Officials from Smyth and Washington counties and Speyside Bourbon Cooperage Inc. broke ceremonial dirt Thursday morning at Highlands Business Park in Glade Spring. Behind them heavy equipment was breaking dirt at the site of the future stave mill, which is a $9 million capital investment and is expected to create 35 jobs.

Speyside Bourbon Cooperage officials were feeling the love Thursday morning.

At 11 a.m., officials from Smyth and Washington counties gathered at Highlands Business Park in Glade Spring to celebrate the ground breaking at the site of the company’s future stave mill. The $9 million mill is slated to create 35 jobs with production expected to begin as soon as August.

At the same time, the governor’s office announced that the company would expand its manufacturing operation in Bath County, adding a second shift, creating 45 new jobs and investing another $114,000 in that plant. Speyside has been operating in Bath County for a year.

Like the mill being constructed in Glade Spring will do, the Bath County site manufacturers white oak staves (the narrow wooden staves that make up the sides of barrels) and headers for bourbon barrels.

Initially, Jim McCoy, manager of Speyside Bourbon Stave Mill in Virginia, said the Glade Spring plant will start with one shift. However, he mentioned that a second shift could be possible in the future.

That shift, McCoy said, will produce enough staves and headers to produce 500 barrels a day using about seven million feet of white oak annually.

Those barrel components will be shipped to Speyside’s cooperage, which is under development in the former Merillat plant in Atkins. There, workers are expected to produce 100 bourbon barrels an hour.

Bourbon barrels must be new, made of white oak, and then charred on the inside. Speyside has agreed that the stave mill will procure approximately 80 percent of the white oak logs used for stave production from Virginia growers. That’s a $13 million commitment.

“Speyside has quickly become one of our leading forest products industry partners in the commonwealth,” said Secretary of Agriculture and Forestry Bettina Ring. “Their use of Virginia white oak has created tremendous opportunities for forest landowners, and the fact that they continue to expand their operations here is a sign of their success and commitment to our forest products industry.”

McCoy noted Thursday that the availability of timber was a key factor in the company’s decision to locate in Southwest Virginia. He also noted the area’s proximity to Tennessee and Kentucky, where most of the company’s barrels are put to use.

McCoy hopes the Glade Spring mill will be fully staffed between August and mid-September.

While officials only broke ground ceremonially Thursday, heavy equipment broke ground for the mill last week. That was a relief to Washington County Supervisor Eddie Copenhaver, who represents Glade Spring. “I’ve worried every day ‘til the dozers moved dirt the other day,” he said, adding, “I’m looking forward to the first barrel.”

To produce that first barrel, work is also moving ahead at the Atkins operation as the company renovates the plant. Speyside had earlier acquired a former Merillat plant in Jackson, Ohio, which is helping this renovation go smoothly. “There’s not a lot of surprises,” said Maggie Anderson, who is in project development for Speyside Bourbon Cooperage.  However, she said, former Merillat employees wouldn’t recognize the plant’s interior.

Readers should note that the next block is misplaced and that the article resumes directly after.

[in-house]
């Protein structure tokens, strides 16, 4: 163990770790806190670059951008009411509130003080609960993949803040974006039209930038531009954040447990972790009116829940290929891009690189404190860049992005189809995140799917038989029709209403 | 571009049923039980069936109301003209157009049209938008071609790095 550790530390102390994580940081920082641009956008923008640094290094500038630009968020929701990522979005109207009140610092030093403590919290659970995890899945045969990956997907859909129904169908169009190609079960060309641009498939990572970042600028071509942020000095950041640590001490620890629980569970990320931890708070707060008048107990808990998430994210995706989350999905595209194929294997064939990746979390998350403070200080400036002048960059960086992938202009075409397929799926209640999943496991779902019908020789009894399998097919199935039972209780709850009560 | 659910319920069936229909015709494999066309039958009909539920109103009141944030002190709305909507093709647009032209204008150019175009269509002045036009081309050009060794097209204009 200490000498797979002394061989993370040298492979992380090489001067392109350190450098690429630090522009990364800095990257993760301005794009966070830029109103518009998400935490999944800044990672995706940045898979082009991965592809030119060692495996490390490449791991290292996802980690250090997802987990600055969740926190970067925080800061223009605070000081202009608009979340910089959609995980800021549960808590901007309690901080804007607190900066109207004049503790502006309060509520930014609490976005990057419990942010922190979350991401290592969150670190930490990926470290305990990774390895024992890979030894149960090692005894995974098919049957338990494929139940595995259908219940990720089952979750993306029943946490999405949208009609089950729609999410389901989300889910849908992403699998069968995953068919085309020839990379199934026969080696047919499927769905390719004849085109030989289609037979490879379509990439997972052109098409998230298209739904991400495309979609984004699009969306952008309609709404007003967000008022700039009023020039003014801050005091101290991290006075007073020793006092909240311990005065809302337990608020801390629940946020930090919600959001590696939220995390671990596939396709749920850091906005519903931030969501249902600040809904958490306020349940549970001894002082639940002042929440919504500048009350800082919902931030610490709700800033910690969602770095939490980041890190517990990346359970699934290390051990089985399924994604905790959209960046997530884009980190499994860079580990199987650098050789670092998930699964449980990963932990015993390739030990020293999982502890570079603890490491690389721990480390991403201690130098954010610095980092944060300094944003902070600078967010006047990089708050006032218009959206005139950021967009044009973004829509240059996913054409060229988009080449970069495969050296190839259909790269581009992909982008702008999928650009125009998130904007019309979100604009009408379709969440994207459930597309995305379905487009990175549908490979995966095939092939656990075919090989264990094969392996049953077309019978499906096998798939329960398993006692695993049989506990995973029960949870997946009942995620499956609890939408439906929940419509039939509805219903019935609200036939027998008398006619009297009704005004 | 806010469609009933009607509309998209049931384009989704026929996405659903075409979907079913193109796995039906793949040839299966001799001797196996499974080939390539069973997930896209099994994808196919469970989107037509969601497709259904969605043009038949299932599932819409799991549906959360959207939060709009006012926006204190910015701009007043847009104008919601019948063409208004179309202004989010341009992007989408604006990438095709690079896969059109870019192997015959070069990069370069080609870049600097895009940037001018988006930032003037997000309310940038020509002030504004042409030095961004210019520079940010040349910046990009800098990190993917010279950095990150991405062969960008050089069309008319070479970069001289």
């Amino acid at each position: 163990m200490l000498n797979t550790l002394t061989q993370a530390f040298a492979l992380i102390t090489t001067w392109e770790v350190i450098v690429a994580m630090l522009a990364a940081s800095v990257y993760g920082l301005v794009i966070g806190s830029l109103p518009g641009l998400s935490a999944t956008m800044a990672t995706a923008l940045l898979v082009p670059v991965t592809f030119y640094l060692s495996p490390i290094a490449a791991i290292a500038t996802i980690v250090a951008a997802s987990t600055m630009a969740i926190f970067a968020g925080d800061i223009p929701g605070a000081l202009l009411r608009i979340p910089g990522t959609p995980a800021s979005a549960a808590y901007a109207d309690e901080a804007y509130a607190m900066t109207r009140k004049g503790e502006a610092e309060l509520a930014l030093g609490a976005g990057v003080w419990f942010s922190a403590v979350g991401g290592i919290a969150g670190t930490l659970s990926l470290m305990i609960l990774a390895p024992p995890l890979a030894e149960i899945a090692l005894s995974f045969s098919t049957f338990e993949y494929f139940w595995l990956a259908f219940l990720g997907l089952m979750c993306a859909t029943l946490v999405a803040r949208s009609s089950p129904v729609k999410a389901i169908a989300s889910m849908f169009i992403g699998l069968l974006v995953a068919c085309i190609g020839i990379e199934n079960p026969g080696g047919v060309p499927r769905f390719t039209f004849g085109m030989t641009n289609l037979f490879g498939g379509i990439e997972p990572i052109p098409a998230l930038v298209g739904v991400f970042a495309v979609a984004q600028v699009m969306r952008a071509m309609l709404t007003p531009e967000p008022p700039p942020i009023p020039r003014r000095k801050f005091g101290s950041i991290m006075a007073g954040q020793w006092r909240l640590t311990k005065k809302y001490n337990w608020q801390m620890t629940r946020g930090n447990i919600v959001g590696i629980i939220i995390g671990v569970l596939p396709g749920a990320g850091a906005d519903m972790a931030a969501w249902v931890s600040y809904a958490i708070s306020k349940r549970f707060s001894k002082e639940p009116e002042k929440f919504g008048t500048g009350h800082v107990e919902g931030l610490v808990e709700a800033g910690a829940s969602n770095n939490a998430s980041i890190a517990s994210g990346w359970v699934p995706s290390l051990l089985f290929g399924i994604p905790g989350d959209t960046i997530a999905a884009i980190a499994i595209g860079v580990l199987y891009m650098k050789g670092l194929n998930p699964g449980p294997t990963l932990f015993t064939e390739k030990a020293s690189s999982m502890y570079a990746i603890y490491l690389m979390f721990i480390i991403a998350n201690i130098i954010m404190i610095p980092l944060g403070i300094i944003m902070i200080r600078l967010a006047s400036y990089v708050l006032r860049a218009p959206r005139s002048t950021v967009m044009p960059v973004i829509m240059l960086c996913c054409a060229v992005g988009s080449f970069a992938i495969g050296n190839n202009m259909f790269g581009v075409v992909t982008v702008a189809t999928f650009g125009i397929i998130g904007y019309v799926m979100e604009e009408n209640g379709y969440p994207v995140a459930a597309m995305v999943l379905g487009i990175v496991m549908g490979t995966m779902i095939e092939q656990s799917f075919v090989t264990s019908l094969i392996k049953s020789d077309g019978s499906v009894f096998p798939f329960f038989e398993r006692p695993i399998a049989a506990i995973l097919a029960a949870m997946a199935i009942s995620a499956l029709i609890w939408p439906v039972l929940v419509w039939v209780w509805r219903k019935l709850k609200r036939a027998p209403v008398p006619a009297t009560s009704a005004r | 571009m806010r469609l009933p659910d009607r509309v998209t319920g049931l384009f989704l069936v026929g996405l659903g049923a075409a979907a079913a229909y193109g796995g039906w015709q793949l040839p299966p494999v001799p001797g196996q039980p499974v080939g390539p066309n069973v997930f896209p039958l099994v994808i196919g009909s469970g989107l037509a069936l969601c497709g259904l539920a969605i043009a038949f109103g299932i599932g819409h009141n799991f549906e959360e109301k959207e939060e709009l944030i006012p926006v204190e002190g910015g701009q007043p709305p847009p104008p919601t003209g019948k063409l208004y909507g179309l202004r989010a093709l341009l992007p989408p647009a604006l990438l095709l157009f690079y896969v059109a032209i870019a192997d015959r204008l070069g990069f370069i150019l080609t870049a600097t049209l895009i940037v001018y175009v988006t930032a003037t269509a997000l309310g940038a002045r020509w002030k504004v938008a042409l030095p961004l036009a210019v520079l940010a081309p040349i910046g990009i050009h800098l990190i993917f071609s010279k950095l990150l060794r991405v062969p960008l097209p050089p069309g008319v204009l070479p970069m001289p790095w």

The company is advertising for a plant manager and maintenance technician for the Atkins cooperage and a stave mill maintenance supervisor and office administrator for the Glade Spring site.

For the cooperage, Anderson anticipates that Speyside will start recruiting its initial 55 workers in September. The number of employees is expected to grow to 150.

Some workers, she said, may be brought in early to install equipment and become familiar with the operation.

She described the work as being done partly by hand and in part by machinery designed by the company’s team. The barrels, she said, incorporate “the craftsman’s soul with modern technology.”

Speyside will work with the Virginia Employment Commission and other agencies to hire its staff and it will announce openings on its Facebook page for the Atkins plant. That Facebook page already has more than 430 followers. The response has been wonderful, said Anderson. “We feel the love.”

She said its Speyside’s desire to be part of the community.

Todd Dishner, chairman of the Smyth County Board of Supervisors, reiterated the community’s support of the company. “We’re super glad to be part of this. We love it. We hope you feel the welcome.”

Several officials emphasized the cooperative partnership between Smyth and Washington counties that helped bring this economic development project to fruition.

Governor Ralph Northam said, “The company’s significant footprint across Virginia is a strong testament to our business climate, robust supply chain, and skilled workforce. We look forward to Speyside’s continued success in the commonwealth, and thank the company for choosing to reinvest in Virginia.”

Speyside is benefiting from a worldwide boom in the bourbon market that has experienced double-digit growth in recent years.

Speyside Bourbon Cooperage Inc. is an offspring of Speyside Cooperage Ltd., founded in Scotland in 1947. In 2008 Speyside Cooperage was sold to the Tonnellerie François Frères Group, a publicly held company founded in 1910 and headquartered in France.

While international, Anderson said the company offers a family atmosphere. It was family business in Scotland that was bought by French family business.

The name Speyside comes from the River Spey in Scotland, which runs near where the family built its first operation.

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